Manage malpractice risks with self-diagnosed patients

Search engines and the Internet are impacting patient behavior—eight out of 10 people use the Internet to look for health information, but only 25 percent of those people verify the credibility of their information source before self-diagnosing. It gets even more complicated when patients order drugs directly over the Web.

The debate among physicians about the credibility of online information is as old as the Internet itself. As a caregiver, it’s safe to assume that patients will come into the office already attached to a perceived diagnosis and possibly using medications improperly, based on their own online research.

Consider the following example: A 25 year-old patient experiences a sore throat and slight fever that persists for several days. The patient decides to visit a common Web site known for its medical information. The patient self-diagnoses himself with a bacterial infection and attempts to self-treat by taking expired medication left over from a previous staph infection.

While health care is not “do-it-yourself,” an informed patient can be an asset. A poorly informed patient, on the other hand, clearly complicates treatment. Assume the responsibility of being the primary information source and educator for your patient. To help deal with a self-diagnosing patient, consider the following:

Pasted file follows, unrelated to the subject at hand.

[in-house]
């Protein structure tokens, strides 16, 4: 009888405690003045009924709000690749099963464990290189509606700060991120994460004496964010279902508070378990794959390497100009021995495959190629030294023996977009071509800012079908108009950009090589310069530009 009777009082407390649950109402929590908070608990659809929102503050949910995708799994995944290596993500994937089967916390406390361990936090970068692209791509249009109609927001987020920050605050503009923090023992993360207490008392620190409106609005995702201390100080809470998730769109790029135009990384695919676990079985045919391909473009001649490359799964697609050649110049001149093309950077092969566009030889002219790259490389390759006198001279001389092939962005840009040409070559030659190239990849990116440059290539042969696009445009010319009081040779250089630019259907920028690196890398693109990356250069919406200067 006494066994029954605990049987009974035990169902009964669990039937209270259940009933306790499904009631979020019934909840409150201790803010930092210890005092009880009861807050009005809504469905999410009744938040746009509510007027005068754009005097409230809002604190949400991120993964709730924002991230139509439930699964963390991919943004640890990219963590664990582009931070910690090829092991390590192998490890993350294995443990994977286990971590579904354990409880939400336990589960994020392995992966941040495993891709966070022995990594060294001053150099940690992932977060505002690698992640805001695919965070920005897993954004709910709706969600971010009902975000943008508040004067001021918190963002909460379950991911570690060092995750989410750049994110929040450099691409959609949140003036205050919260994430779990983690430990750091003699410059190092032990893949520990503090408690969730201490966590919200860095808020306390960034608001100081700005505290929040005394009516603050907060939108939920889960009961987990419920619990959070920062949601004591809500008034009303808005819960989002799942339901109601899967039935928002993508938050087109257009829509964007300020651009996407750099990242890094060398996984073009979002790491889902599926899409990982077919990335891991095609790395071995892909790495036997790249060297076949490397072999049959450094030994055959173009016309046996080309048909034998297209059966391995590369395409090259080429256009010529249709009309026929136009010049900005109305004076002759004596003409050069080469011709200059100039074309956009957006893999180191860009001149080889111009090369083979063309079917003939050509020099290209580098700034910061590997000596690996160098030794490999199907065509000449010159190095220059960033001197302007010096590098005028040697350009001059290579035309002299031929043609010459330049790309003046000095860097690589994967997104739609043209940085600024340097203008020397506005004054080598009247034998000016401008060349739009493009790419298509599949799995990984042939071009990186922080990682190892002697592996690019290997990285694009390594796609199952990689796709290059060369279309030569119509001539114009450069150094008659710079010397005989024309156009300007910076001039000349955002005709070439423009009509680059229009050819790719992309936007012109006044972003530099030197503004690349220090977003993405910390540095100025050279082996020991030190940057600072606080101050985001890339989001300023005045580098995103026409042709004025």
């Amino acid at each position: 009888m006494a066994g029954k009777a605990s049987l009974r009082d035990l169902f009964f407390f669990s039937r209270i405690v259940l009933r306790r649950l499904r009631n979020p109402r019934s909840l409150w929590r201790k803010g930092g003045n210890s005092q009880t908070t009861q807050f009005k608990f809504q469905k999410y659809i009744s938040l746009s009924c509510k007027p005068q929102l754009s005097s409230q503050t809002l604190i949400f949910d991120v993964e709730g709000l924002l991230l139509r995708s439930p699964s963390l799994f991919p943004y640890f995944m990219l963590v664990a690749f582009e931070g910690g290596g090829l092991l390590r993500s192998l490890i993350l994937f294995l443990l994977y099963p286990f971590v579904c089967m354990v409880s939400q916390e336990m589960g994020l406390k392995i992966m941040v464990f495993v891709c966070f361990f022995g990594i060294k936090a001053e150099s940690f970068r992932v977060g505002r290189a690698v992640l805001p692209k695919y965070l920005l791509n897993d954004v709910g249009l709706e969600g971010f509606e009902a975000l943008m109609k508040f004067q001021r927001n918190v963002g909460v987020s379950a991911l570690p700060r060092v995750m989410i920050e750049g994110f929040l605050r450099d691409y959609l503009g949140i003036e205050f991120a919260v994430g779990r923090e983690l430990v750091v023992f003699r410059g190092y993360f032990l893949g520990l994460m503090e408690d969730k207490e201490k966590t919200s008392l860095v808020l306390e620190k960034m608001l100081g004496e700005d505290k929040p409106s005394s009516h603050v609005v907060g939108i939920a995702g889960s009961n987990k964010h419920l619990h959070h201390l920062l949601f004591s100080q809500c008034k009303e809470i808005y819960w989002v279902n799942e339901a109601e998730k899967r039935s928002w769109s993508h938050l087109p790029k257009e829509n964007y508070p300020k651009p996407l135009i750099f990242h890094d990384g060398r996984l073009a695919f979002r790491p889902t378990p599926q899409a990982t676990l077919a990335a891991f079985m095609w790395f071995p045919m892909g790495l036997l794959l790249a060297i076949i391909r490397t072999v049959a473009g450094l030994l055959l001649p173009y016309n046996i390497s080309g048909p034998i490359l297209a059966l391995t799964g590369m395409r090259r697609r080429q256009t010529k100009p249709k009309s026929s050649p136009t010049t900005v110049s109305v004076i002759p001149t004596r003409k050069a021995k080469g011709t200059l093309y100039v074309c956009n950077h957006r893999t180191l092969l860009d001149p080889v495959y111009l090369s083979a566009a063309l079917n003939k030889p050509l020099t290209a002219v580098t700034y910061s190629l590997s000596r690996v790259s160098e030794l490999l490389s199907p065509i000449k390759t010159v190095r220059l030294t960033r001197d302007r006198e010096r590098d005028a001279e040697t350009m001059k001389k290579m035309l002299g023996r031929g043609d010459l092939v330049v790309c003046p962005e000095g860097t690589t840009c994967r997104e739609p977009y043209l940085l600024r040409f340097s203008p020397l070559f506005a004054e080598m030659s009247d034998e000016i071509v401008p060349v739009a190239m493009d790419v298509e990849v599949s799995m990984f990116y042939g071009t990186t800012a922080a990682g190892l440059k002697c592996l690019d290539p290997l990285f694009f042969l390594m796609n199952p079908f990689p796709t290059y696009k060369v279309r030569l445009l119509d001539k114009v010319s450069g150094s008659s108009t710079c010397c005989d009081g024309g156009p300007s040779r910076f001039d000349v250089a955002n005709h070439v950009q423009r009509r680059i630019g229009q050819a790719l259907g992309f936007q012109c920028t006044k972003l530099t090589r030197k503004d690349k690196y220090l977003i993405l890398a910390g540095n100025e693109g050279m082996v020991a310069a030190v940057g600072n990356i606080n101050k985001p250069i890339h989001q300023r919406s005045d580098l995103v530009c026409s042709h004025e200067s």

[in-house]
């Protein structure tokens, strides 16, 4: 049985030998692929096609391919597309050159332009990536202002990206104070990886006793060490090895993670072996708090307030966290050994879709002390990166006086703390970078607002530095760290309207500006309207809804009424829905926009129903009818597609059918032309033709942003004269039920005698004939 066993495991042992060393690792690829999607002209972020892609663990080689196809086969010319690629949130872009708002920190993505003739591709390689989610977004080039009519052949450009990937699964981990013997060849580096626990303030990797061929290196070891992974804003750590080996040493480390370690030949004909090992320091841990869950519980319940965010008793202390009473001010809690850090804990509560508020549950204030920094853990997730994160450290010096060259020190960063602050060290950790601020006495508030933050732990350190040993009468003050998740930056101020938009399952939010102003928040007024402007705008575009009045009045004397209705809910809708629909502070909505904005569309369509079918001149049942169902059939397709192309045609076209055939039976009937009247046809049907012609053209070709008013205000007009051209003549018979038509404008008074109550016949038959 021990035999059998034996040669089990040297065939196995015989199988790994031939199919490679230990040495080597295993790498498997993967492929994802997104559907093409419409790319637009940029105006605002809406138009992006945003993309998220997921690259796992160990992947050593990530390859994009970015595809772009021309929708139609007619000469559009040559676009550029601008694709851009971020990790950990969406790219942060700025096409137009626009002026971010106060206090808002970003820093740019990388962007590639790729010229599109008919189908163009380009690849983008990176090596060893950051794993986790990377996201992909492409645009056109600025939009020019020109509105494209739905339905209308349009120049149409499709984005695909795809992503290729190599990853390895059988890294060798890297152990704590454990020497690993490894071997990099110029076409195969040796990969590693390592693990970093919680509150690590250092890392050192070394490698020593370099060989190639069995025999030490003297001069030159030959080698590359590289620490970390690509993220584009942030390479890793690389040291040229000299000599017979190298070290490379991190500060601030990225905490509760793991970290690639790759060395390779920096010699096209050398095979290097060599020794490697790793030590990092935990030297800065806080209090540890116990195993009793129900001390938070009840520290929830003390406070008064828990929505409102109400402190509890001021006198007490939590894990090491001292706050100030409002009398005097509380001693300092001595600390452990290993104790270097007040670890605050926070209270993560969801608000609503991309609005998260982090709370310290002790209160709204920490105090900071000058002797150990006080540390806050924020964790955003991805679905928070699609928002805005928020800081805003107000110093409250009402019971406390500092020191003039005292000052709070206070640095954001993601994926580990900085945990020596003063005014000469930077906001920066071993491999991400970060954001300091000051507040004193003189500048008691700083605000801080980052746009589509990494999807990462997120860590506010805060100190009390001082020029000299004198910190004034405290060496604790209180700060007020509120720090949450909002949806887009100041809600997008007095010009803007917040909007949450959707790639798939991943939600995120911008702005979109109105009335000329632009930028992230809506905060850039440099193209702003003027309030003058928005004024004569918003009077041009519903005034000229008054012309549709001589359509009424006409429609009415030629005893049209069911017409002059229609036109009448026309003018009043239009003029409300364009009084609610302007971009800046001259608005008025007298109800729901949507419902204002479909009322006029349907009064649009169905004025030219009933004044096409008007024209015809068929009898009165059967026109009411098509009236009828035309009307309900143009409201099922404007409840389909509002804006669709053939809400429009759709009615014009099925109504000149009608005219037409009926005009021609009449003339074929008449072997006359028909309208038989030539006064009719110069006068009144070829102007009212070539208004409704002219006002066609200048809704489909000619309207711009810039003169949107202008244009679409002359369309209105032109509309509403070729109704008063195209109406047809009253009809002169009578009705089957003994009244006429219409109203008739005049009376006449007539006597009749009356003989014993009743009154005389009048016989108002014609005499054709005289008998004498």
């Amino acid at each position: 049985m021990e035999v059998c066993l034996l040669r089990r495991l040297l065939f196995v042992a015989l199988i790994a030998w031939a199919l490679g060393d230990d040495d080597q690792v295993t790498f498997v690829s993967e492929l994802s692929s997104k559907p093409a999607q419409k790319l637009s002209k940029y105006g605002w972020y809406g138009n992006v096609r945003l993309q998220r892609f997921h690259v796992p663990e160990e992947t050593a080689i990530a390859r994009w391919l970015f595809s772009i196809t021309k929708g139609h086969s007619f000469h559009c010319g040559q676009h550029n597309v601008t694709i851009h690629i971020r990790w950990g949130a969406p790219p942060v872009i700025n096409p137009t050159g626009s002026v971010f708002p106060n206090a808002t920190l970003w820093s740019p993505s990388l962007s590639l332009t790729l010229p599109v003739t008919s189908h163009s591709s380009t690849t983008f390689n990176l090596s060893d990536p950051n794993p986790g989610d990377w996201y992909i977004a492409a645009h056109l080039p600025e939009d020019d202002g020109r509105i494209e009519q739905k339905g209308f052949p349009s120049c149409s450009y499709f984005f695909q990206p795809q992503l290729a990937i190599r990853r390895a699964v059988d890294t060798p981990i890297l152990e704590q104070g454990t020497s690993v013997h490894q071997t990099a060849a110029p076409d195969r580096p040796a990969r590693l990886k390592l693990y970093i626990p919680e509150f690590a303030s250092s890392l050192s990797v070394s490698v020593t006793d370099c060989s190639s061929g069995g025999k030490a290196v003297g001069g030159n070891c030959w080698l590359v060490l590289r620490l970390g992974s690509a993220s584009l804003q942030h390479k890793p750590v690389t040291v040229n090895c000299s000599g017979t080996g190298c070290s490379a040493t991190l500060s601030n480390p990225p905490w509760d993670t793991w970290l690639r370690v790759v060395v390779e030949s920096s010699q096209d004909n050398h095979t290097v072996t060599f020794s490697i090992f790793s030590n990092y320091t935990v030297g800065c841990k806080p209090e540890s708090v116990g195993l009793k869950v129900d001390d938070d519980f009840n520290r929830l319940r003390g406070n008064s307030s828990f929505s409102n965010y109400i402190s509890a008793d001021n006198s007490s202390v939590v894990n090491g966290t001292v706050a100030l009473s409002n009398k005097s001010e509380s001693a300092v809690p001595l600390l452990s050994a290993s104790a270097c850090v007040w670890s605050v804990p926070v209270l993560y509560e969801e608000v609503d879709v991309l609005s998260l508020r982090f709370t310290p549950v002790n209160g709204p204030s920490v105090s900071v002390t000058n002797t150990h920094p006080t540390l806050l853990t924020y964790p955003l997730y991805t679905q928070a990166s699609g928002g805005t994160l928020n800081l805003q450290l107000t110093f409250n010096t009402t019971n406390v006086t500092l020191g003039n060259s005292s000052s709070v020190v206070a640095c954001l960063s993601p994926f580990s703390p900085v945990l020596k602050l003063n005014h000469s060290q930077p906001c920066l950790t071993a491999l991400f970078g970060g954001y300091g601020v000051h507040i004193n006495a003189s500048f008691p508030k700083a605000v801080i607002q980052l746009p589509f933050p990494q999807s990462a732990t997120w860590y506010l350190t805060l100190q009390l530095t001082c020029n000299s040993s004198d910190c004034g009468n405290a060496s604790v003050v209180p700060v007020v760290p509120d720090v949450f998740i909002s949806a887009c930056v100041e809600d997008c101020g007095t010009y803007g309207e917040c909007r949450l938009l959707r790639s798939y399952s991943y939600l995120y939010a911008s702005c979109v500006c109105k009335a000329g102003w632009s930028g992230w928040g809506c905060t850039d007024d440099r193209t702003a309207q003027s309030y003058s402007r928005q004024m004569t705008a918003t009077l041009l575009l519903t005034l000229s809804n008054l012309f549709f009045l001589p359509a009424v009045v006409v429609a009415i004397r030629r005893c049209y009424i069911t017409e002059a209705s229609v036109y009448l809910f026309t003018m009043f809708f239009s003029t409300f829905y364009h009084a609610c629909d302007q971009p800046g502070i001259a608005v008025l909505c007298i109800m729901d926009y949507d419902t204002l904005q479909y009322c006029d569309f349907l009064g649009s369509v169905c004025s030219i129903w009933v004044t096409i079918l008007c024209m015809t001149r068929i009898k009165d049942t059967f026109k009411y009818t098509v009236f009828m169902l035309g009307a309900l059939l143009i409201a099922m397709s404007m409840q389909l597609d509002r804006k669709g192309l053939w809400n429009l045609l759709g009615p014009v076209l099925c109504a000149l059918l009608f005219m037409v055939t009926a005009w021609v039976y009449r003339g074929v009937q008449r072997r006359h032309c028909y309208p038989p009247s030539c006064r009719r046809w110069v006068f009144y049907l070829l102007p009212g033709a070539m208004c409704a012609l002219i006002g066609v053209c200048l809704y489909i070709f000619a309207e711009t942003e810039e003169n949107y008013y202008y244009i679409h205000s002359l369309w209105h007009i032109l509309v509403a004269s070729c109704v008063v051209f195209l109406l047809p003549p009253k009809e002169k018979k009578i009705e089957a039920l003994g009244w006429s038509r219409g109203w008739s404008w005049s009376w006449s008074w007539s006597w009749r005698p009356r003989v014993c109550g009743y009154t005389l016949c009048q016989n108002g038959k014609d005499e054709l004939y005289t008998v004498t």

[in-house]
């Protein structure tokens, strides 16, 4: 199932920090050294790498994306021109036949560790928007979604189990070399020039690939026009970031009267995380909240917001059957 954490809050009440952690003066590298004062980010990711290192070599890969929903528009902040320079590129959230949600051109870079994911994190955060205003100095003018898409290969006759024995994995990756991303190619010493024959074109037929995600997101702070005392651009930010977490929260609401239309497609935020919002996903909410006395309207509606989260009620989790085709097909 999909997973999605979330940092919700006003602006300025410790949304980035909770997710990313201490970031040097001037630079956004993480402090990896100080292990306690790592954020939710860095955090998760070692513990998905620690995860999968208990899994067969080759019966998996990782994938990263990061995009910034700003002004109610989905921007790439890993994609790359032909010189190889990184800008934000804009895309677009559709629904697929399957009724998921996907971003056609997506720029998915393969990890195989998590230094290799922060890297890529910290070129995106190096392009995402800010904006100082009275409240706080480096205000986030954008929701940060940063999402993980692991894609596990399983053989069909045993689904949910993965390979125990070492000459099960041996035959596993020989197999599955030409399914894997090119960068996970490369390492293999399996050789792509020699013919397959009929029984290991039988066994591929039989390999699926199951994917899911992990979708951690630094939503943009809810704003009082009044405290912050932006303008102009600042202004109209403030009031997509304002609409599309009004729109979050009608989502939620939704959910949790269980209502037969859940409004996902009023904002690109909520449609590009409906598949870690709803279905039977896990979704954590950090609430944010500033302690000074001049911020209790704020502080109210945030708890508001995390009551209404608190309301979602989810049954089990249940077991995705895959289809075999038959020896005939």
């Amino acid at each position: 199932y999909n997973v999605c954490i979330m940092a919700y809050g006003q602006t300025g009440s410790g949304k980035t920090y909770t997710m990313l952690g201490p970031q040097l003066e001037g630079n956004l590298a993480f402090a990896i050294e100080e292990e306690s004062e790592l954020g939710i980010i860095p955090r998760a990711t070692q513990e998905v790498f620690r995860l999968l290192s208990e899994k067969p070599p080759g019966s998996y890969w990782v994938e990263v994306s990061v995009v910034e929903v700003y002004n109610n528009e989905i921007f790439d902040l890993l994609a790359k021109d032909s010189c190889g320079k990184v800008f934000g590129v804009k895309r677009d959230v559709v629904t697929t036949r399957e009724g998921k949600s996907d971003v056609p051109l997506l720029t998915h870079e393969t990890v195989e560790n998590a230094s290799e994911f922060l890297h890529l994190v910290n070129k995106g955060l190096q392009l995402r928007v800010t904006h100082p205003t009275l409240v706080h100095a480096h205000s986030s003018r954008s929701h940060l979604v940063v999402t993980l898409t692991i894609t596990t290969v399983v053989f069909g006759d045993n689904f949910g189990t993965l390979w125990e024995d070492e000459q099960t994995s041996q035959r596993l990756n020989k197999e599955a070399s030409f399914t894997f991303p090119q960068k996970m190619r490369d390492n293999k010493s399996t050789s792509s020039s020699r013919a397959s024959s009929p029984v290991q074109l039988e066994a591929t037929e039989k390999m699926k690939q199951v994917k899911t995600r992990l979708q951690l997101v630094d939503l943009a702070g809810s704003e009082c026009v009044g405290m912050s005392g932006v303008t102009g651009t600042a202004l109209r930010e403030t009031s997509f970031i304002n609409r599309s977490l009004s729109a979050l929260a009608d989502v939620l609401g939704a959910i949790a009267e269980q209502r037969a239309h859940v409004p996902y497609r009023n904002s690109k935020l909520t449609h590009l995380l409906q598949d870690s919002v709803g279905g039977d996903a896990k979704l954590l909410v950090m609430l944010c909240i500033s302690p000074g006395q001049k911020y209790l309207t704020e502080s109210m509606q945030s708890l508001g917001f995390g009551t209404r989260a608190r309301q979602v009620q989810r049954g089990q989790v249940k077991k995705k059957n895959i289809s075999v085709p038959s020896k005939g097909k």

• Encourage your patient to always check with you about the accuracy of information obtained from external sources. Use the intake time to find out what Internet information the patient has found.
  • Directly discuss what the patient has read, even if the patient’s external source is a good one in your professional opinion, The exchange enhances your relationship with the patient and can increase treatment compliance. Welcome questions, and help put the patient’s information in the appropriate context.
  • Provide your patient with a list of Web sites that provide accurate information, such as the Centers for Disease Control and Prevention ( Make sure the patient understands the limitations of the Internet.
  • Document in the patient’s chart your diagnosis, your treatment management plan, and medication prescribed, as well as the reasons behind your decisions.

David Troxel is Chief Medical Officer of The Doctors Company.

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  • Melissa Gastorf

    I think that the self diagnosed by the internet goes both ways, sometimes good information, sometimes bad.  Minor things like thinking they have a bacterial infection in their throat, not too big of an issue.  Usually results in a discussion and proper usage of antibiotics.  It is the weird and obscure diseases that make things more difficult.  I have had patients sure they had rickets, and despite a full discussion as to how she really didn’t have the symptoms nothing would satisfy her until I ordered xrays and a vitamin D level to start.  It is funny how they never want to believe that their fatigue could possibly be the result of them only sleeping 2 hours a night for the last month, but instead they are in the early stages of MS.  

    I know try to make sure that I arm patients with good websites rather than just googling symptoms.  They are going to do it anyways, so I would rather them use credible websites.

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